This article was originally printed in the latest issue of Numismatic News.
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Even as the House Financial Services committee changes over its leadership that affects many coin matters, a little-noticed change on the House Agriculture Committee may have a greater impact, especially on precious metals such as gold, silver and platinum, and base metals such as copper, zinc and nickel.
Moving to the top and likely new House Agriculture committee chair is Rep. Frank Lucas, R-Okla.
Under Rules adopted by the House of Representatives for the 108th Congress, the Committee on Agriculture’s jurisdiction extended to commodity exchanges. The committee dates to the 1830s, but the jurisdiction was amplified to include “Matters relating to trading in futures contracts for all commodities and similar instruments, including commodity options and commodity leverage contracts.”
Profiling the likely new chairman, the Washington Post referred to him in its opening paragraph as a “lifelong coin collector.” Born in 1960 (making him 50 years old), Lucas was first elected to the 103rd Congress in 1993. He was just elected to a 10th two-year term. With a B.S. from Oklahoma State University in 1982, he was a member of the Oklahoma House of Representatives 1988-1994, and made it to Washington in a special election, to fill the vacancy caused by the resignation of United States Representative Glenn English.
According to “who runs government.com,” Lucas crafted 2006 and 2007 legislation that would have mandated that any coin manufactured in 1933 or earlier by the U.S. Mint would no longer be declared federal property. (This was a free-the-1933 double eagle proposal).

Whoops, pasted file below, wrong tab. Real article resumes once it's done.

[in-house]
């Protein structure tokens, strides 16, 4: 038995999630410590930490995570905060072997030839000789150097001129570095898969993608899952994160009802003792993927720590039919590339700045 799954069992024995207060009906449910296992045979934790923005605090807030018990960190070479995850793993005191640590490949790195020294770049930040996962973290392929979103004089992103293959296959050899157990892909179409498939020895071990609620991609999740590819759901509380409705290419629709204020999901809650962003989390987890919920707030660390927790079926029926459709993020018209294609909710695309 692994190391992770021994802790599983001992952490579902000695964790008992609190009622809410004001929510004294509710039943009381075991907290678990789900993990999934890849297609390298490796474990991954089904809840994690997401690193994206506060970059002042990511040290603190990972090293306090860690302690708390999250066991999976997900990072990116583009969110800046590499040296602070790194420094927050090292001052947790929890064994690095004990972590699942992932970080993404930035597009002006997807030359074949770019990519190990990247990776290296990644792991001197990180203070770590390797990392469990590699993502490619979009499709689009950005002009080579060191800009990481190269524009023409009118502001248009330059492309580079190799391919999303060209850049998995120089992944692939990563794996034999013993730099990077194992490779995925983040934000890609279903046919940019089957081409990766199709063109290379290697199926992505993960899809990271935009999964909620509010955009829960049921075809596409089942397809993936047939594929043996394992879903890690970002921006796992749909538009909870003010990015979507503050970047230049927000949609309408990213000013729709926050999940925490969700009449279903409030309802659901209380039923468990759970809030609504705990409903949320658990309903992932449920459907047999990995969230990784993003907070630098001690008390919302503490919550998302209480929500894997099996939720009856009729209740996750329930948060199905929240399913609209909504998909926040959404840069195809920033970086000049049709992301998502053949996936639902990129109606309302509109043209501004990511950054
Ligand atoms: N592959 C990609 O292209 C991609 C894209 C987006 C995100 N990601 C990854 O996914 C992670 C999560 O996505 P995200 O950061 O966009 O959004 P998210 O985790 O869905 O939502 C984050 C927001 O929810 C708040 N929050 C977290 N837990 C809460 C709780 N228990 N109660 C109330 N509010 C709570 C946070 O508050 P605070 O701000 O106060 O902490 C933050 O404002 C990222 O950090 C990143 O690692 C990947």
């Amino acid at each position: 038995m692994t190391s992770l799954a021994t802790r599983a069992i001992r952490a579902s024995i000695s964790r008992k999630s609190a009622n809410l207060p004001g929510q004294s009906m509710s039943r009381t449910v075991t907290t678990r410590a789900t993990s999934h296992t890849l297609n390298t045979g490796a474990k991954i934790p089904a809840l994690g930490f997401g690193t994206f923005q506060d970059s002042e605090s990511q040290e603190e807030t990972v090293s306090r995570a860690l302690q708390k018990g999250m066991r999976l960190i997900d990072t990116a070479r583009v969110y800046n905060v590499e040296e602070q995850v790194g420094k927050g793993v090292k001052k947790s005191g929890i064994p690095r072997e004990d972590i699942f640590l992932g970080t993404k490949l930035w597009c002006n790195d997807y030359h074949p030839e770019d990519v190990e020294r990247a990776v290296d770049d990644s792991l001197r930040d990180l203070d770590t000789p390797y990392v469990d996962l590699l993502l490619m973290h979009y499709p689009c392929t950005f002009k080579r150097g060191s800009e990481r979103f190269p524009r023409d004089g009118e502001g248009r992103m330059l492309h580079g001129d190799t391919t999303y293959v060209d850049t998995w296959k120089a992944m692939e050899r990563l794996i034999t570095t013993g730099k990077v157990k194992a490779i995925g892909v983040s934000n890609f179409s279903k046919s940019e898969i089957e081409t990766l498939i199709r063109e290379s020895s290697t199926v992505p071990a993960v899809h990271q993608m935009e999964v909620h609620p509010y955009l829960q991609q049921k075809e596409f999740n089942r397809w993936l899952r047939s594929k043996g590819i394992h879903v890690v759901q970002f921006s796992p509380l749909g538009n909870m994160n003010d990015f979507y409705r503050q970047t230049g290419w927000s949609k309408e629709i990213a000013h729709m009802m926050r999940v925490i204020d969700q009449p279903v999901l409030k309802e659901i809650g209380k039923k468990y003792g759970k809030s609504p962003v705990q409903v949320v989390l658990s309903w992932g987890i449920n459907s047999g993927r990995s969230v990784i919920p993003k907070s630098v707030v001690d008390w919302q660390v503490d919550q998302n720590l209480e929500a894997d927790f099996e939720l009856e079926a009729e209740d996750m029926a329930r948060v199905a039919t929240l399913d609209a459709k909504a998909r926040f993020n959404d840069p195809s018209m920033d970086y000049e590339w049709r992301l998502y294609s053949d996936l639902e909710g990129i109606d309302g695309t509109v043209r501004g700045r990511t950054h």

In 2008, Lucas drew up a bill to replace the nickel with the half dime, saying by cutting down the size of the coin taxpayers could save $58.5 million per year. Currently, the value of the metal in the five-cent coin exceeds six cents.
There are a number of commodity exchanges that trade precious and non-precious metals. The Chicago Mercantile Exchange, for example, trades gold, silver, platinum, palladium, copper and other metals. It has absorbed other groups that sell wholesale quantities of metals, nearly all of which have a current or former coinage history.
For example, the New York Merc, or NYMEX and the Commodity Exchange or COMEX are now a part of CME Group, the world’s largest and most diverse derivatives marketplace. Their website says that they maintain a “futures market including full-size contracts on gold, silver, platinum, palladium, copper and steel; and smaller size contracts for gold (miNY 50 oz.), (E-micro 10 oz.), silver (miNY 2,500 oz.) and copper (E-mini 12,500 lbs.) ...”
To give this a dollar perspective, CME claims an average daily volume of more than 300,000 futures and options contracts traded. They say that their metals markets are the most liquid in the world for these products. One mini-contract is 33.2 troy ounces, worth about $46,000 today. The e-micro is 10 percent of a 100- ounce contract; the 100-ounce contract has a current worth of about $140,000.